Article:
Yao said, "Oh! you, Shun, the Heaven-determined order of succession now
rests in your person. Sincerely hold fast the due Mean. If there shall
be distress and want within the four seas, the Heavenly revenue will
come to a perpetual end."
Shun also used the same language in giving charge to Yu. T'ang said, "I
the child Li, presume to use a dark-colored victim,
and presume to announce to Thee, O most great and sovereign God, that
the sinner I dare not pardon, and thy ministers, O God, I do not keep in
obscurity. The examination of them is by thy mind, O God. If, in my
person, I commit offenses, they are not to be attributed to you, the
people of the myriad regions. If you in the myriad regions commit
offenses, these offenses must rest on my person."
Chau conferred great gifts, and the good were enriched. "Although he has
his near relatives, they are not equal to my
virtuous men. The people are throwing blame upon me, the One man."
He carefully attended to the weights and measures, examined the body of
the laws, restored the discarded officers, and the good government of
the kingdom took its course.
He revived states that had been extinguished, restored families whose
line of succession had been broken, and called to office those who had
retired into obscurity, so that throughout the kingdom the hearts of the
people turned towards him.
What he attached chief importance to were the food of the people, the
duties of mourning, and sacrifices.
By his generosity, he won all. By his sincerity, he made the people
repose trust in him. By his earnest activity, his achievements were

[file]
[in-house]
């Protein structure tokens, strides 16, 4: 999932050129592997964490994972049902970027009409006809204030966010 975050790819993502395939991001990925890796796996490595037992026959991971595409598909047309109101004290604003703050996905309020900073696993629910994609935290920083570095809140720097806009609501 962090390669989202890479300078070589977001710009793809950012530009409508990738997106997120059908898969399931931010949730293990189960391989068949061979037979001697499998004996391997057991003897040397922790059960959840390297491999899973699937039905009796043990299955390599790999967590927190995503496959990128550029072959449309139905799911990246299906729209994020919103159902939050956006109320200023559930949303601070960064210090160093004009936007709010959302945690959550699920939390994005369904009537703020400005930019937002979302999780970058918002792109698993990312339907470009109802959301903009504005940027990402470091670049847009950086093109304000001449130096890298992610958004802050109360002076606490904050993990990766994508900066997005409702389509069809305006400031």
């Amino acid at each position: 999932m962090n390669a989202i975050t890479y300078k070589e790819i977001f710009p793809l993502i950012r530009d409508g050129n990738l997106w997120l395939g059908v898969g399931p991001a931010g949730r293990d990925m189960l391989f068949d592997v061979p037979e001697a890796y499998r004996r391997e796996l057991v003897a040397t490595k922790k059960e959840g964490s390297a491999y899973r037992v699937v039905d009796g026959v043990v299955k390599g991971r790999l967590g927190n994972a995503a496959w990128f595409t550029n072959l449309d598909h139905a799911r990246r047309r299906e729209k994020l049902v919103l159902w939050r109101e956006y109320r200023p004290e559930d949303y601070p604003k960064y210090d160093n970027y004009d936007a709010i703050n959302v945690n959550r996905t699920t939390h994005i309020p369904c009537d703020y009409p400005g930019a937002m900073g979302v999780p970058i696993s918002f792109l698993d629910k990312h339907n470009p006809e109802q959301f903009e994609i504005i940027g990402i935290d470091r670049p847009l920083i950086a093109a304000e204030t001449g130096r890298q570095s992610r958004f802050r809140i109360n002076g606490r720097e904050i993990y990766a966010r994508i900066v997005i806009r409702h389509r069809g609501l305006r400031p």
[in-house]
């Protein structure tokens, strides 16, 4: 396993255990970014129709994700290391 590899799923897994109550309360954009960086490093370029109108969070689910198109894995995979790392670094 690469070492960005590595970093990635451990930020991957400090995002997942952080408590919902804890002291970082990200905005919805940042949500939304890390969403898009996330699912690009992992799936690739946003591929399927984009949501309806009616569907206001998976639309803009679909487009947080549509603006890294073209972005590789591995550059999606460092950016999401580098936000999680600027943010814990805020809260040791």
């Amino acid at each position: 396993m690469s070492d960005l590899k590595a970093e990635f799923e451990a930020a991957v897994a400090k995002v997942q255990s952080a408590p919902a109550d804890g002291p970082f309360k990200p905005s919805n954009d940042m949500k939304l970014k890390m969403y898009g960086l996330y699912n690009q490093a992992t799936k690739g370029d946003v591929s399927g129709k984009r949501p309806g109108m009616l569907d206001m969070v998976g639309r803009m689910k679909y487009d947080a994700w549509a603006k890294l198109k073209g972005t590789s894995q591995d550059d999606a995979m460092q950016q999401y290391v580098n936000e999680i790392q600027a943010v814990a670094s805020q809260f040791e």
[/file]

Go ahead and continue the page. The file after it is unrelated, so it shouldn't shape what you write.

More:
great. By his justice, all were delighted.
Tsze-chang asked Confucius, saying, "In what way should a person in authority
act in order that he may conduct government properly?" The Master replied, "Let
him honor the five excellent, and banish away the four bad, things;-then may he
conduct government properly." Tsze-chang said, "What are meant by the five
excellent things?" The Master said, "When the person in authority is beneficent
without great expenditure; when he lays tasks on the people without their
repining; when he pursues what he desires without being covetous; when he
maintains a dignified ease without being proud; when he is majestic without
Tsze-chang said, "What is meant by being beneficent without great expenditure?"
The Master replied, "When the person in authority makes more beneficial to the
people the things from which they naturally derive benefit;-is not this being
beneficent without great expenditure? When he chooses the labors which are
proper, and makes them labor on them, who will repine? When his desires are set
on benevolent government, and he secures it, who will accuse him of
covetousness? Whether he has to do with many people or few, or with things great
or small, he does not dare to indicate any disrespect;-is not this to maintain a
dignified ease without any pride? He adjusts his clothes and cap, and throws a
dignity into his looks, so that, thus dignified, he is looked at with awe;-is
not this to be majestic without being fierce?"
Tsze-chang then asked, "What are meant by the four bad things?" The Master said,
"To put the people to death without having instructed them;-this is called
cruelty. To require from them, suddenly, the full tale of work, without having
given them warning;-this is called oppression. To issue orders as if without
urgency, at first, and, when the time comes, to insist on them with
severity;-this is called injury. And, generally, in the giving pay or rewards to
men, to do it in a stingy way;-this is called acting the part of a mere
The Master said, "Without recognizing the ordinances of Heaven, it is impossible
to be a superior man.
"Without an acquaintance with the rules of Propriety, it is impossible for the
character to be established.